Chip Debit Card
A chip debit card is simply a regular
debit card, but with a microchip instead of (rather, in addition to) the usual 'magnetic stripe'. The physical card
looks and feels the same.
The power of the chip over the magnetic stripe is in the
SECURITY; a microchip can hold a huge amount of information, and this information can be ENCRYPTED, which means it
can have a much more difficult 'code' to break than the stripe. The chip, with it's huge information capacity and
ability for encryption, is considered much more resistant to credit card and debit card fraud, and is seen as the
next generation in secure payments using bank cards.
The chip stores the same information as the magnetic
stripe, but it also stores more information, and in a safer, encrypted form. You use chip debit cards in the same
way as you'd use your regular debit card. As of 2008, banks in Canada are beginning to switch over to chip debit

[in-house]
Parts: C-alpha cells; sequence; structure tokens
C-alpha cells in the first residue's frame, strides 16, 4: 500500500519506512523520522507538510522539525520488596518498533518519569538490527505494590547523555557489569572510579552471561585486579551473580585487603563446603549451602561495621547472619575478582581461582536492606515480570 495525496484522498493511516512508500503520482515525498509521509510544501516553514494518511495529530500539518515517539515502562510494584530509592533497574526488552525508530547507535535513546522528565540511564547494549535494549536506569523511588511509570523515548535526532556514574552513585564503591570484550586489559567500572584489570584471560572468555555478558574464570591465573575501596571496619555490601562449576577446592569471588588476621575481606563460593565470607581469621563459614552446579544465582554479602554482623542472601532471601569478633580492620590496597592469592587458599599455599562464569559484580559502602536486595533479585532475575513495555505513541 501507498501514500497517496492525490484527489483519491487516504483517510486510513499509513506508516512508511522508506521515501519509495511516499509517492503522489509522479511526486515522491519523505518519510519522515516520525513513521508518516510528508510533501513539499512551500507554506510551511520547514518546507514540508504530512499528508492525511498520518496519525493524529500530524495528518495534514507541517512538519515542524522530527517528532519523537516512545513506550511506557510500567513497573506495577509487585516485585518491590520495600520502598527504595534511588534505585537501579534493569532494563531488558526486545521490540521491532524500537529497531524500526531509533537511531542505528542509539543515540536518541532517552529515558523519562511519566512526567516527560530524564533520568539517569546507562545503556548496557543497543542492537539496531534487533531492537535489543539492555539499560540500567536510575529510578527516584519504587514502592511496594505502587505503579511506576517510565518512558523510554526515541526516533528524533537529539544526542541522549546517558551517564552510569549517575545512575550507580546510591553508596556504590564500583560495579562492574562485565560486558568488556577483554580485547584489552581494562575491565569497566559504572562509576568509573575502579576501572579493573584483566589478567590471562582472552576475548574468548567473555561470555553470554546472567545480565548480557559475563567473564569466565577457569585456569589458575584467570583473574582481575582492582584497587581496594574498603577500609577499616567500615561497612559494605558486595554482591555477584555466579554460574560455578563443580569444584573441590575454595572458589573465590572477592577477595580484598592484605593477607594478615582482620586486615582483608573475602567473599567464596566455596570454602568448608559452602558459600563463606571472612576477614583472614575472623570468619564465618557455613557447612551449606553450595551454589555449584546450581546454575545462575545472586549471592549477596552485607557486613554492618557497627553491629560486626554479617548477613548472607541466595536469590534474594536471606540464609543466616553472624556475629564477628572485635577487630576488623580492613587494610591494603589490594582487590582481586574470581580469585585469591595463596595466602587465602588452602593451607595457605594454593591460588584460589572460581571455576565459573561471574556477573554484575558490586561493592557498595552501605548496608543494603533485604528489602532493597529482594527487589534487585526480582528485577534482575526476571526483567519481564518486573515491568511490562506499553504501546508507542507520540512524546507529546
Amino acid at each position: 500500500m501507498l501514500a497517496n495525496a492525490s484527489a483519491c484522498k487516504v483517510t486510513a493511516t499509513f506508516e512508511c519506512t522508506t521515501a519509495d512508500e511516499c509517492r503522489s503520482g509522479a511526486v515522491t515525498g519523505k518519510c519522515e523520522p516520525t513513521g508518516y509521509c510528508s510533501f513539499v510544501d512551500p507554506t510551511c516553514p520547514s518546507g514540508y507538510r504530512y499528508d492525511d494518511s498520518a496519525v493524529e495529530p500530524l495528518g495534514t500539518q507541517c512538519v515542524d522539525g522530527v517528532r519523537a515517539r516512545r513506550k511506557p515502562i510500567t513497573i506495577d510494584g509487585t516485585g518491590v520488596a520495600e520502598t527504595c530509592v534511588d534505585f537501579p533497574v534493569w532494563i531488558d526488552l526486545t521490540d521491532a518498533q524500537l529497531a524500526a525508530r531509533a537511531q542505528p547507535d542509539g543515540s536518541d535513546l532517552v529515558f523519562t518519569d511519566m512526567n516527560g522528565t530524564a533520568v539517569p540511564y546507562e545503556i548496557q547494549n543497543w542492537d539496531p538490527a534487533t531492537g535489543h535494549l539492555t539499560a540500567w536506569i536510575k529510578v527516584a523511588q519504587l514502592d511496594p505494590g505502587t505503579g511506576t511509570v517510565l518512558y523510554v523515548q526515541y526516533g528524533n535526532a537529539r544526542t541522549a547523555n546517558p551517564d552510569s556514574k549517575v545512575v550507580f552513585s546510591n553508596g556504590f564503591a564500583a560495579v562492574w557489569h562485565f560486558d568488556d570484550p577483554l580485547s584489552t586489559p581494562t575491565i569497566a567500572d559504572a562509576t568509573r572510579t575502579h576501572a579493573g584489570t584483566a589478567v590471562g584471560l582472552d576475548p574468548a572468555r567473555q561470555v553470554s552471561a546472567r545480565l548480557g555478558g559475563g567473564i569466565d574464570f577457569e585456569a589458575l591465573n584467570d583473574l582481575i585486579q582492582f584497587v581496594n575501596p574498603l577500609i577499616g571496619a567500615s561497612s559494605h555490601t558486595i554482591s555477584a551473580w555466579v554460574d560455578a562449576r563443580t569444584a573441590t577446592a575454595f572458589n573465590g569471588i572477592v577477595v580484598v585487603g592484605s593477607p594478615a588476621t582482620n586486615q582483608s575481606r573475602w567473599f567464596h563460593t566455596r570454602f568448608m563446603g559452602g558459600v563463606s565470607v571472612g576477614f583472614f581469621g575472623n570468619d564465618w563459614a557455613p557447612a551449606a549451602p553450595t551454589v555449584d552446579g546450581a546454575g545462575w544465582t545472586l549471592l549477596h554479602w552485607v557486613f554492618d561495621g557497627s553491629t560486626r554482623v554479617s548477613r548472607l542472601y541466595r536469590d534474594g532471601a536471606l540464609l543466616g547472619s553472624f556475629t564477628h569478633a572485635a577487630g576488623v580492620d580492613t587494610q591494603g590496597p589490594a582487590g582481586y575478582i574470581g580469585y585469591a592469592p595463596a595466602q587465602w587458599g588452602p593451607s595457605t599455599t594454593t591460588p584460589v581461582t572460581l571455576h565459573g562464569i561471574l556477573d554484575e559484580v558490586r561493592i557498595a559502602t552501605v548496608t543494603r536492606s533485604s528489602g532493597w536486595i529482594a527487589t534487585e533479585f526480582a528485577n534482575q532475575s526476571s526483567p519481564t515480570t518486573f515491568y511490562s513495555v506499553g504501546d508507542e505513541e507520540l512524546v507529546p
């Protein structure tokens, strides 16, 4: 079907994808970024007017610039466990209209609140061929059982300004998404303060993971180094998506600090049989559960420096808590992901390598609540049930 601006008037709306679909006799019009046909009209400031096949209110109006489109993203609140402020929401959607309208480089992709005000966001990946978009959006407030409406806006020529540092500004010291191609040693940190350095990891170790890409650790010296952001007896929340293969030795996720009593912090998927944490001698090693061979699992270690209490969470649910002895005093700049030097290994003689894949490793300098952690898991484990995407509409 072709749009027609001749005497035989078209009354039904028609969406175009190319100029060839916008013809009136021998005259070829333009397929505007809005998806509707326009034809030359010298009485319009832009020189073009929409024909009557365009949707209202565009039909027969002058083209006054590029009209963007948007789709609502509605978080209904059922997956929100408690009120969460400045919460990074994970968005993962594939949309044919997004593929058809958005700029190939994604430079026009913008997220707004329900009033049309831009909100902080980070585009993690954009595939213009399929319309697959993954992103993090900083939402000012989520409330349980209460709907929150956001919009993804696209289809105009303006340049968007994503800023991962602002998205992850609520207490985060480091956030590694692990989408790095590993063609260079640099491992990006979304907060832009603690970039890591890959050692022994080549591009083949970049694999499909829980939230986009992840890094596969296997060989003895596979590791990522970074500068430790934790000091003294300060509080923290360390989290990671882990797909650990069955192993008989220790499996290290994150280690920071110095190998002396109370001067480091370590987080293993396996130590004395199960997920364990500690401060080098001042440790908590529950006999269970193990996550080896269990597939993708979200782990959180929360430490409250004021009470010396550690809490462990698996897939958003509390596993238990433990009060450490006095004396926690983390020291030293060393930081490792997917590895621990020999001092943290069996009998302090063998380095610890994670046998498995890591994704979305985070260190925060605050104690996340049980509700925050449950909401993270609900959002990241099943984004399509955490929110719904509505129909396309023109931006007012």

cards. It is a slow switch though, with plans to make a complete switch-over by anywhere from 2011 to 2014. These
cards will all still retain the magnetic stripe, so they can be used in other countries that don't have the chip
technology in bank cards.
At the moment, only a few countries in the world have
adopted the chip debit card, and Canada is spearheading this movement in North America. The United States has not
yet made plans to switch to the chip in debit or credit cards. If you're unsure whether a bank machine accepts your
chip debit card, you can look for the following 'chip card accepted' symbol on the ATM.